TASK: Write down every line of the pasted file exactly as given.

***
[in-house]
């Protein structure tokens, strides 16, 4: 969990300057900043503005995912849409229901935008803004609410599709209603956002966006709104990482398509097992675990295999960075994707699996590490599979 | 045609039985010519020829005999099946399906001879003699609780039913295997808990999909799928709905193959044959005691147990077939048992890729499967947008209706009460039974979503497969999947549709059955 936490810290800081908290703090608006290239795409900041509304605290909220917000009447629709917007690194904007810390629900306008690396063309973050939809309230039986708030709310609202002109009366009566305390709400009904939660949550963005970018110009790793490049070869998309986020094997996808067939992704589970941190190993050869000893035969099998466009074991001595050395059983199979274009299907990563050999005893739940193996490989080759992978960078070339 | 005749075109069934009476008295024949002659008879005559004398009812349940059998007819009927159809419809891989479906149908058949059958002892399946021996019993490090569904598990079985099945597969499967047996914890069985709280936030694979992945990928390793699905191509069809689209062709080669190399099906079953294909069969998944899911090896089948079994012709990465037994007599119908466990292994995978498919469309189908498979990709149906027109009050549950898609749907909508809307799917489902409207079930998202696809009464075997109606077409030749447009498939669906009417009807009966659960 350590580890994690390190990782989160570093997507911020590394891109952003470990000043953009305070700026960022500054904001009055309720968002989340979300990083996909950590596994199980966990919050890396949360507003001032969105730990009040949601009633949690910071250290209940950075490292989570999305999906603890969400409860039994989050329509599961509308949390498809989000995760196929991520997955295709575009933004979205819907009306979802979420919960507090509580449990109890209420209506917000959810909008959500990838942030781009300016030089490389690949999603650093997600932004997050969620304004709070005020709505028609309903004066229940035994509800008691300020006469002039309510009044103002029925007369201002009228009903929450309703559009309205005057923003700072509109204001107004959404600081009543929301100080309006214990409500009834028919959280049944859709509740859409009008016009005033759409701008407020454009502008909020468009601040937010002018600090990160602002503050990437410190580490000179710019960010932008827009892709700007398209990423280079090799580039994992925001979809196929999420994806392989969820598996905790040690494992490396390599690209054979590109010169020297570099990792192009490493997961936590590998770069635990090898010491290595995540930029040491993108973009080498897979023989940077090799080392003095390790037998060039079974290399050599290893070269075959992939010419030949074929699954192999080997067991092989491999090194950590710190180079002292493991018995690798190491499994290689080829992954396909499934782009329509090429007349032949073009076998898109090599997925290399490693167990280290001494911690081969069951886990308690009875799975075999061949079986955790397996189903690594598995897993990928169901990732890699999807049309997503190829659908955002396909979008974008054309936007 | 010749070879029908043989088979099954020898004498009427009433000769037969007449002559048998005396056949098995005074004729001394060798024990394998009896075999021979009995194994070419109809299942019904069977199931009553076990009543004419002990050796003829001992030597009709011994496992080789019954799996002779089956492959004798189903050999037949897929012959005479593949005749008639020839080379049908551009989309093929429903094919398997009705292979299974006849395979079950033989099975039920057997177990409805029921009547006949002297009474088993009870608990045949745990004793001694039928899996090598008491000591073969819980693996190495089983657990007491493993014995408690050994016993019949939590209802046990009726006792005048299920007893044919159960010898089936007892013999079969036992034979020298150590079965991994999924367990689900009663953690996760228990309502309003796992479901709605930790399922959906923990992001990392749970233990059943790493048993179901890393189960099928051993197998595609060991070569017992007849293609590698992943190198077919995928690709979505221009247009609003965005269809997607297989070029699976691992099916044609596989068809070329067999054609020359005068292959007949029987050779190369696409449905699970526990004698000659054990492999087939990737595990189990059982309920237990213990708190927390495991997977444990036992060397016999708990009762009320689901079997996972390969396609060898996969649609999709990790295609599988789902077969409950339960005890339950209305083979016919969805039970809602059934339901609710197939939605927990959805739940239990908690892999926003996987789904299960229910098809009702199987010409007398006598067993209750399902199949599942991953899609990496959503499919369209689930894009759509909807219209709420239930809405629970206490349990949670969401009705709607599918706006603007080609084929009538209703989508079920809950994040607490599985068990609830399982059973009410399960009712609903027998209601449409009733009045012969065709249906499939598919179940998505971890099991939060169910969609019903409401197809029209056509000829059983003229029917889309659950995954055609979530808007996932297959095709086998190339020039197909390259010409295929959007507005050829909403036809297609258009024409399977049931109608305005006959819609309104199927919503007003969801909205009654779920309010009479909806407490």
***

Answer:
[in-house]
């Protein structure tokens, strides 16, 4: 969990300057900043503005995912849409229901935008803004609410599709209603956002966006709104990482398509097992675990295999960075994707699996590490599979 | 045609039985010519020829005999099946399906001879003699609780039913295997808990999909799928709905193959044959005691147990077939048992890729499967947008209706009460039974979503497969999947549709059955 936490810290800081908290703090608006290239795409900041509304605290909220917000009447629709917007690194904007810390629900306008690396063309973050939809309230039986708030709310609202002109009366009566305390709400009904939660949550963005970018110009790793490049070869998309986020094997996808067939992704589970941190190993050869000893035969099998466009074991001595050395059983199979274009299907990563050999005893739940193996490989080759992978960078070339 | 005749075109069934009476008295024949002659008879005559004398009812349940059998007819009927159809419809891989479906149908058949059958002892399946021996019993490090569904598990079985099945597969499967047996914890069985709280936030694979992945990928390793699905191509069809689209062709080669190399099906079953294909069969998944899911090896089948079994012709990465037994007599119908466990292994995978498919469309189908498979990709149906027109009050549950898609749907909508809307799917489902409207079930998202696809009464075997109606077409030749447009498939669906009417009807009966659960 350590580890994690390190990782989160570093997507911020590394891109952003470990000043953009305070700026960022500054904001009055309720968002989340979300990083996909950590596994199980966990919050890396949360507003001032969105730990009040949601009633949690910071250290209940950075490292989570999305999906603890969400409860039994989050329509599961509308949390498809989000995760196929991520997955295709575009933004979205819907009306979802979420919960507090509580449990109890209420209506917000959810909008959500990838942030781009300016030089490389690949999603650093997600932004997050969620304004709070005020709505028609309903004066229940035994509800008691300020006469002039309510009044103002029925007369201002009228009903929450309703559009309205005057923003700072509109204001107004959404600081009543929301100080309006214990409500009834028919959280049944859709509740859409009008016009005033759409701008407020454009502008909020468009601040937010002018600090990160602002503050990437410190580490000179710019960010932008827009892709700007398209990423280079090799580039994992925001979809196929999420994806392989969820598996905790040690494992490396390599690209054979590109010169020297570099990792192009490493997961936590590998770069635990090898010491290595995540930029040491993108973009080498897979023989940077090799080392003095390790037998060039079974290399050599290893070269075959992939010419030949074929699954192999080997067991092989491999090194950590710190180079002292493991018995690798190491499994290689080829992954396909499934782009329509090429007349032949073009076998898109090599997925290399490693167990280290001494911690081969069951886990308690009875799975075999061949079986955790397996189903690594598995897993990928169901990732890699999807049309997503190829659908955002396909979008974008054309936007 | 010749070879029908043989088979099954020898004498009427009433000769037969007449002559048998005396056949098995005074004729001394060798024990394998009896075999021979009995194994070419109809299942019904069977199931009553076990009543004419002990050796003829001992030597009709011994496992080789019954799996002779089956492959004798189903050999037949897929012959005479593949005749008639020839080379049908551009989309093929429903094919398997009705292979299974006849395979079950033989099975039920057997177990409805029921009547006949002297009474088993009870608990045949745990004793001694039928899996090598008491000591073969819980693996190495089983657990007491493993014995408690050994016993019949939590209802046990009726006792005048299920007893044919159960010898089936007892013999079969036992034979020298150590079965991994999924367990689900009663953690996760228990309502309003796992479901709605930790399922959906923990992001990392749970233990059943790493048993179901890393189960099928051993197998595609060991070569017992007849293609590698992943190198077919995928690709979505221009247009609003965005269809997607297989070029699976691992099916044609596989068809070329067999054609020359005068292959007949029987050779190369696409449905699970526990004698000659054990492999087939990737595990189990059982309920237990213990708190927390495991997977444990036992060397016999708990009762009320689901079997996972390969396609060898996969649609999709990790295609599988789902077969409950339960005890339950209305083979016919969805039970809602059934339901609710197939939605927990959805739940239990908690892999926003996987789904299960229910098809009702199987010409007398006598067993209750399902199949599942991953899609990496959503499919369209689930894009759509909807219209709420239930809405629970206490349990949670969401009705709607599918706006603007080609084929009538209703989508079920809950994040607490599985068990609830399982059973009410399960009712609903027998209601449409009733009045012969065709249906499939598919179940998505971890099991939060169910969609019903409401197809029209056509000829059983003229029917889309659950995954055609979530808007996932297959095709086998190339020039197909390259010409295929959007507005050829909403036809297609258009024409399977049931109608305005006959819609309104199927919503007003969801909205009654779920309010009479909806407490």